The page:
Top corporates’ ability to withstand currency shocks limited: Ind-Ra

Mumbai, Jan 27 (IANS) Credit ratings agency India Ratings and Research (Ind-Ra) says a 10 per cent rupee depreciation in 2017-18 will negatively impact top corporates as their ability to withstand currency-related shocks are “fairly limited” — with a major portion of borrowings being unhedged.

According to the agency’s report — Corporates Unprepared for Managing Foreign Exchange (FX) Risk — the depreciation of the rupee will increase the aggregate net leverage, while interest coverage will reduce.

The report predicts that the aggregate net leverage of top 100 Indian non-financial foreign exchange (FX) borrowers will increase in the event of a 10 per cent rupee depreciation in 2017-18.

Besides, the firm said that top corporates are unprepared for managing foreign exchange (FX) risk, with 64 per cent of exposure being unhedged.

“The scenario that we have presented of 10 per cent depreciation and a 50 bps hike in the rate of interests may be a case of an extreme scenario that we would anticipate,” Rakesh Valecha, Senior Director and Head of Core Analytical Group at India Ratings, told BTVi in an interview.

“If the currency were to depreciate, I think there are about 75 companies out of these 100 companies which potentially could be negatively impacted. And that’s quite a significant number. And in terms of the exposure at risk, I think we are talking about roughly 15 trillion out of 19 trillion (rupees) that has foreign currency exposure. That’s the one which remains at risk.”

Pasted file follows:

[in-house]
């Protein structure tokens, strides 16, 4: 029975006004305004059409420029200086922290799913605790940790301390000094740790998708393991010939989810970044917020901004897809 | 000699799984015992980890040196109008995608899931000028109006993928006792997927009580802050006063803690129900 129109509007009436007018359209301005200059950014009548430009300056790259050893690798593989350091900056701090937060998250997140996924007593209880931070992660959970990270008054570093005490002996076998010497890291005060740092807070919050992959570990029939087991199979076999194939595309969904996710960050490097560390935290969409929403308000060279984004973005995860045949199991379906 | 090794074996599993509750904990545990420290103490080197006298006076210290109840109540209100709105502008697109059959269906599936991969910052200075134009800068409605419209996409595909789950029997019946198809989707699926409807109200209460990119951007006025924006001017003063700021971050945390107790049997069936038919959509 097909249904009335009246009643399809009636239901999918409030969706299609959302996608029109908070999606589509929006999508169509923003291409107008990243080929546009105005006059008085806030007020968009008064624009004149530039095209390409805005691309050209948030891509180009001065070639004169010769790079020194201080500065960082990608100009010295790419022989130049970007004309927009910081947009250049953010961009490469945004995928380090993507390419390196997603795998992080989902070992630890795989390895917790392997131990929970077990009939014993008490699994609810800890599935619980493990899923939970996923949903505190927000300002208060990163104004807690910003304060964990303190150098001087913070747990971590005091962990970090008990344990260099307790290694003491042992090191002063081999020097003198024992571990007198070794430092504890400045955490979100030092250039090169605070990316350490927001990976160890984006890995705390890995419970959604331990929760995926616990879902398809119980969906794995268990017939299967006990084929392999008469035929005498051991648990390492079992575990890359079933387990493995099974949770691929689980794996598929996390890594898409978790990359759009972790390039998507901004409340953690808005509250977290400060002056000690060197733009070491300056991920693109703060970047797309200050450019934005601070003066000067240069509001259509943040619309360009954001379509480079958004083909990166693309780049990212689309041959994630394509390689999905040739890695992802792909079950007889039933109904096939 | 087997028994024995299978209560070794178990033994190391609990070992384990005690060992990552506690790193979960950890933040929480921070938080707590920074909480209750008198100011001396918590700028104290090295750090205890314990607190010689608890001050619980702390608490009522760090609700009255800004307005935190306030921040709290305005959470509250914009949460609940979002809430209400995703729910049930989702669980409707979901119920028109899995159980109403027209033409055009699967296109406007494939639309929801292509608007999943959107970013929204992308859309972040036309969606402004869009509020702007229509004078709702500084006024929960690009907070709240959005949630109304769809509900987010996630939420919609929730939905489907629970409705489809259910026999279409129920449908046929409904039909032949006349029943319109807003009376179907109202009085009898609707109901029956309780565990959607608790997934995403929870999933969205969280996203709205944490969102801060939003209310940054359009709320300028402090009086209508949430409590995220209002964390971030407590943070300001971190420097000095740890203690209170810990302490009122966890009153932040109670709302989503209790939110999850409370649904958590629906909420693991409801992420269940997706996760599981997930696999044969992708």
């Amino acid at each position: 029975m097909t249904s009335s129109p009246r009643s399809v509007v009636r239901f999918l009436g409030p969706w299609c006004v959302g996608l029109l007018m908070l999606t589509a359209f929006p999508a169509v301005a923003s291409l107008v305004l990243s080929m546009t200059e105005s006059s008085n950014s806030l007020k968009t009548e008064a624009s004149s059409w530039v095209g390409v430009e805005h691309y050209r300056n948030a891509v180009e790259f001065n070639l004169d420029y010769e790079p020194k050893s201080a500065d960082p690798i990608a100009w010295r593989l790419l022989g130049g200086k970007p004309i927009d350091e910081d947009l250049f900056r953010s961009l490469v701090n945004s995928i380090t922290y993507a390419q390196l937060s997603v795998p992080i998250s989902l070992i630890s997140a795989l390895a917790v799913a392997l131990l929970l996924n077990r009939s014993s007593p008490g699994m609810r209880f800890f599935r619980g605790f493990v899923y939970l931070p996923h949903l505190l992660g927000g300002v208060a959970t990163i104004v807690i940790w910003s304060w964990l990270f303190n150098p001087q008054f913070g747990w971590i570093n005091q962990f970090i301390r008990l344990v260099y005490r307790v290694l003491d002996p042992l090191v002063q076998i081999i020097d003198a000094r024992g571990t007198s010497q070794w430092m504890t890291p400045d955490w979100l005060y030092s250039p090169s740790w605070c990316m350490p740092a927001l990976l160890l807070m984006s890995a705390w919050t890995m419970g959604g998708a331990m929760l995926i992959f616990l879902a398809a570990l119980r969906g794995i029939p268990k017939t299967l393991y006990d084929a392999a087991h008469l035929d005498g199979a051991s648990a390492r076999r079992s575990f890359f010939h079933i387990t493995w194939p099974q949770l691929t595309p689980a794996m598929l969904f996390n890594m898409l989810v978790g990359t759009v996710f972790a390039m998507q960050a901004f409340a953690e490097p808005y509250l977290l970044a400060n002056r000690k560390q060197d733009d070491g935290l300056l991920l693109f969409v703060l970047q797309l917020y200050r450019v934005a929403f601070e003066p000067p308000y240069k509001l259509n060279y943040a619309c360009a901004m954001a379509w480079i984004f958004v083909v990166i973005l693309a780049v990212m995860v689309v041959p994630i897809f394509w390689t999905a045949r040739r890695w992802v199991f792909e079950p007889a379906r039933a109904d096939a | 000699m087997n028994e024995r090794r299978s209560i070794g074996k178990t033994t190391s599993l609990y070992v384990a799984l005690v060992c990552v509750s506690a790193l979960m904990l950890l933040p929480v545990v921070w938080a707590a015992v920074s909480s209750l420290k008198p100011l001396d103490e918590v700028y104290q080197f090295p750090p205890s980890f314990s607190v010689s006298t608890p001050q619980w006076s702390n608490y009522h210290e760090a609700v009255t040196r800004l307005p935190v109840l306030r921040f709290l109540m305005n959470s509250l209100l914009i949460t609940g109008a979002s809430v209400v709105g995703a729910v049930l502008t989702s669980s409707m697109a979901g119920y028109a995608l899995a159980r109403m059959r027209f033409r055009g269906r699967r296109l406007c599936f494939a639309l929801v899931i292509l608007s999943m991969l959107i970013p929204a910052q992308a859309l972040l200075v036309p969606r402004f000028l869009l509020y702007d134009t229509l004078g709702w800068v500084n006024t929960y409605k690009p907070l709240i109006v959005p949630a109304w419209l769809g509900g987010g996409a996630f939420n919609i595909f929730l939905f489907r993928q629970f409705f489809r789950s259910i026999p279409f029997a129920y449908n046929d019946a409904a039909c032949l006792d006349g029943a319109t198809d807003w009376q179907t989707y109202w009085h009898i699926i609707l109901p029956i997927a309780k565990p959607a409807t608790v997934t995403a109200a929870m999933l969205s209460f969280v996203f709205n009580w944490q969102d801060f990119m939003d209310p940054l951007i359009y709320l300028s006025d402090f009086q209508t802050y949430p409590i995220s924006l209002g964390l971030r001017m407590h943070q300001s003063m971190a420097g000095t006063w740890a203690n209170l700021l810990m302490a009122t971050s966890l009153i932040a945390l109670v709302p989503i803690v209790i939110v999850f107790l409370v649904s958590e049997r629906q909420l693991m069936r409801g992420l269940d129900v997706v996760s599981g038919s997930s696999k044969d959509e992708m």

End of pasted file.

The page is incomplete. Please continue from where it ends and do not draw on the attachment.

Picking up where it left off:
The Ind-Ra report revealed that nearly 80 per cent of debt with all AAA-rated entities are unhedged which means that when rupee weakens, these top corporates will come under severe pressure.

“So, I think there’s concern more in terms of the amount of deterioration given that the leverage levels of most of these corporates continues to remain high, so the ability to withstand any currency shock is fairly limited at this moment,” Valecha said.

“A lot of them (companies) are public sector undertakings, so they have the ability to withstand it. What’s worrisome is that most of these entities also have a fair amount of leverage on their balance sheets,” he added.

“So, if the currency does depreciate, it takes a knock on their leverage. Thus, it means the company actually gets into a problem, obviously they have the ability to withstand some part of it, but beyond that there might be some amount of deterioration that might happen in the credit quality.”

The credit ratings agency further pointed out that of the total 19 sectors forming a part of the study — 10 are highly sensitive to rupee movement, of which seven will be negatively impacted and three will reap positive benefits out of rupee depreciation.

The report elaborated that the total FX exposure stood at Rs 19.5 trillion – the aggregate hedge cover of which was 36 per cent.

The agency stated that the FX risk of corporates has moderated over the last four years, as India’s overall trade deficit reduced to $119 billion in 2015-16 from $190 billion in 2012-13.

The widening trade deficit could intensify the impact on the credit profile of corporates unless currency risk management improves significantly, the report explained.